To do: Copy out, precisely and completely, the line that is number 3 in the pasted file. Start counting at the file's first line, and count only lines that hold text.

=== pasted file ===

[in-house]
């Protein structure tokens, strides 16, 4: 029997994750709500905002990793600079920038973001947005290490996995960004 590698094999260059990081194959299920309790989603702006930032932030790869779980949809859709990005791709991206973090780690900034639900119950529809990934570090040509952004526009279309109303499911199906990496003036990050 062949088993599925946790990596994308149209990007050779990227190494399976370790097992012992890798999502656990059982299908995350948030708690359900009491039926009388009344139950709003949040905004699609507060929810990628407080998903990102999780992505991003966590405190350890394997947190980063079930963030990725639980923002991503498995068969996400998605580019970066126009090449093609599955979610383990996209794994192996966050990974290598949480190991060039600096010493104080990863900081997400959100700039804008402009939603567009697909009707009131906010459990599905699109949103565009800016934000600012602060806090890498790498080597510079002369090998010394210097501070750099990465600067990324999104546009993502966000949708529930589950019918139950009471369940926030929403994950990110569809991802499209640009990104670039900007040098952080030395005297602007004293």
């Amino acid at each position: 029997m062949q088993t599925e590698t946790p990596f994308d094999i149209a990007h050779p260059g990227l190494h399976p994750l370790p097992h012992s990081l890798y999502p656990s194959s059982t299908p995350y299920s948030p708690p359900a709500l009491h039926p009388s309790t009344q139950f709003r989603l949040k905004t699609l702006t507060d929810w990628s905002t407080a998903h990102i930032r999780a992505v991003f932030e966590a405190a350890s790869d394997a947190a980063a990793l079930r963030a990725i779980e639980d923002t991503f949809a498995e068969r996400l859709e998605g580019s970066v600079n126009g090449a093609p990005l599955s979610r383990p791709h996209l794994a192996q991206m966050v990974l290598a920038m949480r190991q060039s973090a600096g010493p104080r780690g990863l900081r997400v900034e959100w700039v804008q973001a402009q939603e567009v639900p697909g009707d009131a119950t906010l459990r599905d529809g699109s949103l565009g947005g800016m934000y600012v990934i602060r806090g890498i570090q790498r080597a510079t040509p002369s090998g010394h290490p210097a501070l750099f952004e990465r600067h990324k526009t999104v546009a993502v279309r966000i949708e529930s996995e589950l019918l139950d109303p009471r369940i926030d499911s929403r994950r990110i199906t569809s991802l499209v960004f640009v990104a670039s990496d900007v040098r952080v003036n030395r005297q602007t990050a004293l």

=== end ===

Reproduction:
């Amino acid at each position: 029997m062949q088993t599925e590698t946790p990596f994308d094999i149209a990007h050779p260059g990227l190494h399976p994750l370790p097992h012992s990081l890798y999502p656990s194959s059982t299908p995350y299920s948030p708690p359900a709500l009491h039926p009388s309790t009344q139950f709003r989603l949040k905004t699609l702006t507060d929810w990628s905002t407080a998903h990102i930032r999780a992505v991003f932030e966590a405190a350890s790869d394997a947190a980063a990793l079930r963030a990725i779980e639980d923002t991503f949809a498995e068969r996400l859709e998605g580019s970066v600079n126009g090449a093609p990005l599955s979610r383990p791709h996209l794994a192996q991206m966050v990974l290598a920038m949480r190991q060039s973090a600096g010493p104080r780690g990863l900081r997400v900034e959100w700039v804008q973001a402009q939603e567009v639900p697909g009707d009131a119950t906010l459990r599905d529809g699109s949103l565009g947005g800016m934000y600012v990934i602060r806090g890498i570090q790498r080597a510079t040509p002369s090998g010394h290490p210097a501070l750099f952004e990465r600067h990324k526009t999104v546009a993502v279309r966000i949708e529930s996995e589950l019918l139950d109303p009471r369940i926030d499911s929403r994950r990110i199906t569809s991802l499209v960004f640009v990104a670039s990496d900007v040098r952080v003036n030395r005297q602007t990050a004293l």